Transport Minister Diwakar Raote made the announcement in the state legislature and justified it on grounds of promoting safety on the roads.
“Supplying fuel to riders not wearing helmets is seen as encouraging riding two-wheelers without helmets,” he said in a statement.
The Mumbai police has recently announced the policy of ‘No Helmet, No Petrol’ in the city from August 1 and is optimistic of making it a success among bikers.
Alarmed by the growing incidents of road accidents involving two-wheelers – scooters and motorcycles – Mumbai police collaborated with petrol stations and their associations to refuse fuel to any bikers who don’t wear a helmet.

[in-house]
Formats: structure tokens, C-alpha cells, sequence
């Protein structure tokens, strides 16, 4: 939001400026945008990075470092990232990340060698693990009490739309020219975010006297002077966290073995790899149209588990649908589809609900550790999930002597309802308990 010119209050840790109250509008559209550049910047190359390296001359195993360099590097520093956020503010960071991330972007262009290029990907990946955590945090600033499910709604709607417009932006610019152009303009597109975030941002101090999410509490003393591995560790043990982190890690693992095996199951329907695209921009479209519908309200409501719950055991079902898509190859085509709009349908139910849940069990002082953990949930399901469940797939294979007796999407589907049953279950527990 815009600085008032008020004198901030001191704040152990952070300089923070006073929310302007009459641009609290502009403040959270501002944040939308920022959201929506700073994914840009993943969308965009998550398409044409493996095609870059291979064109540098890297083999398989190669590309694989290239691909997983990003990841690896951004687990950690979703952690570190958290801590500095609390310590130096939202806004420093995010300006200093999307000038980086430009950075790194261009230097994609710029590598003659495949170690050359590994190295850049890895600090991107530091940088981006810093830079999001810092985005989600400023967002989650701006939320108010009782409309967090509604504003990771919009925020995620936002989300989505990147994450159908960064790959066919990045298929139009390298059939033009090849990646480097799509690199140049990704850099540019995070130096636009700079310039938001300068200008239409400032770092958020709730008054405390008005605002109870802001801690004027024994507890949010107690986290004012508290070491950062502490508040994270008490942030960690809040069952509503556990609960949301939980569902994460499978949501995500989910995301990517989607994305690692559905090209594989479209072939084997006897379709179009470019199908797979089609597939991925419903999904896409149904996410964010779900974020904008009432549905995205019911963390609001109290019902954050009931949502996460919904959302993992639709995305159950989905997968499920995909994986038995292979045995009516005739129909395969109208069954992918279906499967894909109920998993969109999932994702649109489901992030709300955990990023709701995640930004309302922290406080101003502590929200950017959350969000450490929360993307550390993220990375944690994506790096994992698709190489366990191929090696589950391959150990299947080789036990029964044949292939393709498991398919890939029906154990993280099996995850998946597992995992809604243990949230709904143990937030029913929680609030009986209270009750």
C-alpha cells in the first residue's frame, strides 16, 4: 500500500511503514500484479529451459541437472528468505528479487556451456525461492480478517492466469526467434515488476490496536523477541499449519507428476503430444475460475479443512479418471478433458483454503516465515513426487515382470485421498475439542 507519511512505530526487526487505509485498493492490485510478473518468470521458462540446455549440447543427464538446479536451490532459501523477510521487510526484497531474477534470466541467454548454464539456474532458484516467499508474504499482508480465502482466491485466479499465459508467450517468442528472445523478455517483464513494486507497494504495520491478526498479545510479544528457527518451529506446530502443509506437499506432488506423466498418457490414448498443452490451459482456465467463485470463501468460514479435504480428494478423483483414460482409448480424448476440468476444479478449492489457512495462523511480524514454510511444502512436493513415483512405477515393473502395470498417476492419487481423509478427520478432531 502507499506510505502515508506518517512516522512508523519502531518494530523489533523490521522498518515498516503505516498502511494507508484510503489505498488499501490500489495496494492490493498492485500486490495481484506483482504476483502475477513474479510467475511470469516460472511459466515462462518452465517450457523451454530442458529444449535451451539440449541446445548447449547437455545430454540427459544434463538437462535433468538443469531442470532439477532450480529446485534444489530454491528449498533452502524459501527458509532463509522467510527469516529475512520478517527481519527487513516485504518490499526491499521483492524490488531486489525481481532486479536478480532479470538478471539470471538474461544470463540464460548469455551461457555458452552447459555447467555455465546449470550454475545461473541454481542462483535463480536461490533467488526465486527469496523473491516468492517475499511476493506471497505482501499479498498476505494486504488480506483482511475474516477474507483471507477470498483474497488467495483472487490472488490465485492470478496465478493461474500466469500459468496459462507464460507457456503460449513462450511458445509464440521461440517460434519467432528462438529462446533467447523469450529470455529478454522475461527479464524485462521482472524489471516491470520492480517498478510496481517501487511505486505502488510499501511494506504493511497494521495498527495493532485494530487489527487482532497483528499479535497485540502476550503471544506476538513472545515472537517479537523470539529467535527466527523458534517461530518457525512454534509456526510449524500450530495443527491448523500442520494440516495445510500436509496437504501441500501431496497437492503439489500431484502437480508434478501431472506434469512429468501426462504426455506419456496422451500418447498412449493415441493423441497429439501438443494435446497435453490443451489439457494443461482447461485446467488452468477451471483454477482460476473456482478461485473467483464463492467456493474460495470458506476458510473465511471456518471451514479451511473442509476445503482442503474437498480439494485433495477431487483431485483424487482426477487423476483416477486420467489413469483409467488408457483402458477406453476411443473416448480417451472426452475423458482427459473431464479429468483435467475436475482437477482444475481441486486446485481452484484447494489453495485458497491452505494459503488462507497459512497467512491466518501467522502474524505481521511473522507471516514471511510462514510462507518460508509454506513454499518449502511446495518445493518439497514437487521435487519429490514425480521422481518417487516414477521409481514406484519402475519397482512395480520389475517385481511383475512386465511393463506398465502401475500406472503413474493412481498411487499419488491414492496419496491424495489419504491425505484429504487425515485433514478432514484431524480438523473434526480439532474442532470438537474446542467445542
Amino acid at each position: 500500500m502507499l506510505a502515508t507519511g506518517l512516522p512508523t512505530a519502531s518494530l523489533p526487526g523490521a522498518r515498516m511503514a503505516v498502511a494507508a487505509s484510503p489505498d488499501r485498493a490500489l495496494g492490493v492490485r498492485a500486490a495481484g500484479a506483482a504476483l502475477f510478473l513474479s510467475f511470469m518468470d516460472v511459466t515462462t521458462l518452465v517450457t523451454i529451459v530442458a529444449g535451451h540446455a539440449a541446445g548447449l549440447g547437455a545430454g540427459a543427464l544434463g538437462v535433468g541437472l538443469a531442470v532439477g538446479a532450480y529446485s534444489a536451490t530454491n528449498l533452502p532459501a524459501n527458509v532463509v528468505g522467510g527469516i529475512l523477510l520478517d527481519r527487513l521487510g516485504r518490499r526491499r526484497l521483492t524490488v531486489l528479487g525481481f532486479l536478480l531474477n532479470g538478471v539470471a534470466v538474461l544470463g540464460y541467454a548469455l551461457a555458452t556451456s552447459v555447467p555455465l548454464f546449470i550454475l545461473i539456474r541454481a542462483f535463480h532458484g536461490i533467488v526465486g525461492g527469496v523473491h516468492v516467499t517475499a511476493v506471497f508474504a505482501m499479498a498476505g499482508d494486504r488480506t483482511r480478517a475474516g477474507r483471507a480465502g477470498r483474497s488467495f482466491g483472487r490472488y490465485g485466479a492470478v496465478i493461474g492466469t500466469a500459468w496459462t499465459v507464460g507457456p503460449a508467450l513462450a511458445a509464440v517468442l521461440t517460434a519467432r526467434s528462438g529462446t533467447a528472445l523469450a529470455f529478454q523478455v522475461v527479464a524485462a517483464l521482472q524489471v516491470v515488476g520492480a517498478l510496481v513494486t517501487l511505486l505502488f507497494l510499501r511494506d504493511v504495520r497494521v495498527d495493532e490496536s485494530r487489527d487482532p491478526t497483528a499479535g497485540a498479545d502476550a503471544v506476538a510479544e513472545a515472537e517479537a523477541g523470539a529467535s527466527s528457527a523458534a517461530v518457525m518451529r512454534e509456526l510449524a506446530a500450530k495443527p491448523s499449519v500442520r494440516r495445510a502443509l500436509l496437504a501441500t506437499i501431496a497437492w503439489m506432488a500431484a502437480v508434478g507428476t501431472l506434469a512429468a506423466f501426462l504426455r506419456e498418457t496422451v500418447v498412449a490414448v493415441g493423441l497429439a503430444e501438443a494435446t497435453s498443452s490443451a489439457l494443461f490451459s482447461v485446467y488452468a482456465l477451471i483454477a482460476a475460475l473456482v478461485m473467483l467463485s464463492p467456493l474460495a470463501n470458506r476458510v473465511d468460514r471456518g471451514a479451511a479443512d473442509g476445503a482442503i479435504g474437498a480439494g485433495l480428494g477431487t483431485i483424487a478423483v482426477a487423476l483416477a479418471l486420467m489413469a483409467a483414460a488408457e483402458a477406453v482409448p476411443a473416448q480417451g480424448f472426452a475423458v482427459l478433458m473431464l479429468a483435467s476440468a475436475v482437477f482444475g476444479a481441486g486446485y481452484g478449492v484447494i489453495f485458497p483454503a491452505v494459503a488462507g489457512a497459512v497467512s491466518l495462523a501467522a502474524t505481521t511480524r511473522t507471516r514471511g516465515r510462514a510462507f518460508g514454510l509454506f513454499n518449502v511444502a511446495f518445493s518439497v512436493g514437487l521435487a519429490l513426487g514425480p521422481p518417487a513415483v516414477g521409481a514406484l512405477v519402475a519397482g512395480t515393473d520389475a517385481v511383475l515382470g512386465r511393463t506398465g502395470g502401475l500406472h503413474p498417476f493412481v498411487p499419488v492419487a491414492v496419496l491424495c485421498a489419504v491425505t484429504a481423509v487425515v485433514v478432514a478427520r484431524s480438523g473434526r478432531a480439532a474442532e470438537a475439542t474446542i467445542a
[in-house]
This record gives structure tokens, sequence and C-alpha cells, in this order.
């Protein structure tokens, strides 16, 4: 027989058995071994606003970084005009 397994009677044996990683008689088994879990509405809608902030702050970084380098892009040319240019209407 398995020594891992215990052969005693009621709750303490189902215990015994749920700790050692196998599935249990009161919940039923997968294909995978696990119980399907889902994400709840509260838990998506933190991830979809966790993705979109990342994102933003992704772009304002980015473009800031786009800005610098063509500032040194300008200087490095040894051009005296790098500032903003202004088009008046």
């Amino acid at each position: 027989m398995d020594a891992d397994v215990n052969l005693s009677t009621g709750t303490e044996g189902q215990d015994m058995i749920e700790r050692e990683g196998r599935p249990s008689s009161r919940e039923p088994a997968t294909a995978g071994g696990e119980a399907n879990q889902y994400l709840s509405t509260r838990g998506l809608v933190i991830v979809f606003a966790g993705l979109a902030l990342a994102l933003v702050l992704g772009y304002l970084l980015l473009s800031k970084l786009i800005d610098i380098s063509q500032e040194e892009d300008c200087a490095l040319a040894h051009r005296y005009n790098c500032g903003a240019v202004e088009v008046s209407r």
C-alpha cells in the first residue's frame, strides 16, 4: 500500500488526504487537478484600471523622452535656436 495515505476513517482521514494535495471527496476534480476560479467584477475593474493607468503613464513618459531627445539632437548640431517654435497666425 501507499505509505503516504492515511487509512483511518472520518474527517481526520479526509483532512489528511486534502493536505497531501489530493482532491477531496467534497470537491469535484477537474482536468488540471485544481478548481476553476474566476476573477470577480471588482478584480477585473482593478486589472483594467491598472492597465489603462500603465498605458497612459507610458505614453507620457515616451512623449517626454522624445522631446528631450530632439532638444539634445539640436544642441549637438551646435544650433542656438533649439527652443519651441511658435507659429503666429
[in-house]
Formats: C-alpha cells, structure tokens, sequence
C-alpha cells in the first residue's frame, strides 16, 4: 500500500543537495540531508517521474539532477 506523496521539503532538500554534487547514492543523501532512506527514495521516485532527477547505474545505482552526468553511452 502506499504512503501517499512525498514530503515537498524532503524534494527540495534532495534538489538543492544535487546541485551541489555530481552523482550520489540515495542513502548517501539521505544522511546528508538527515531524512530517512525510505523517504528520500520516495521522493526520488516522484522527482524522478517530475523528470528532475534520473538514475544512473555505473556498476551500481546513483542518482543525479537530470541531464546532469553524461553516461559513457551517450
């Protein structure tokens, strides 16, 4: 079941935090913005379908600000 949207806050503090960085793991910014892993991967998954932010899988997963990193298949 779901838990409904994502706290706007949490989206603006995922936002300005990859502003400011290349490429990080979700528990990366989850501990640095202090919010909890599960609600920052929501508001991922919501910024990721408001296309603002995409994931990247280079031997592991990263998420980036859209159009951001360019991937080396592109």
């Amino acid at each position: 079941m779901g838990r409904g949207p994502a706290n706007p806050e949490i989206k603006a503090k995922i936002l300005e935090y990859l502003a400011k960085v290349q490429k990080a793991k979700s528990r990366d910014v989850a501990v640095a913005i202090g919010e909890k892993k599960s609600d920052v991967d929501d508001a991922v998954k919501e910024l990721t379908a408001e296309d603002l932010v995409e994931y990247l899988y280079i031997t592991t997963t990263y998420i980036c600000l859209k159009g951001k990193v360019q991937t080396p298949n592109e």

Two months back, police also made helmets compulsory for pillion-riders and launched an awareness drive on the issue of road safety.
Last year, 146,133 people lost their lives in 501,423-plus road accidents in the country, of which those involving two-wheelers accounted for 144,391 accidents with 36,803 deaths.
Among all Indian states, Maharashtra stood second (after Tamil Nadu) in the country with 63,805 road accidents in 2015.
Among 50 cities with a million-plus population category, Mumbai topped the national accidents chart with 23,468 accidents last year, according to a national report, “Road Accidents in India: 2015” released last month by Union Transport Minister Nitin Gadkari.
After Raote’s announcement, around 4,100 petrol-diesel outlets stations in Maharashtra, including some 500 in Mumbai, are expected to implement the new rule.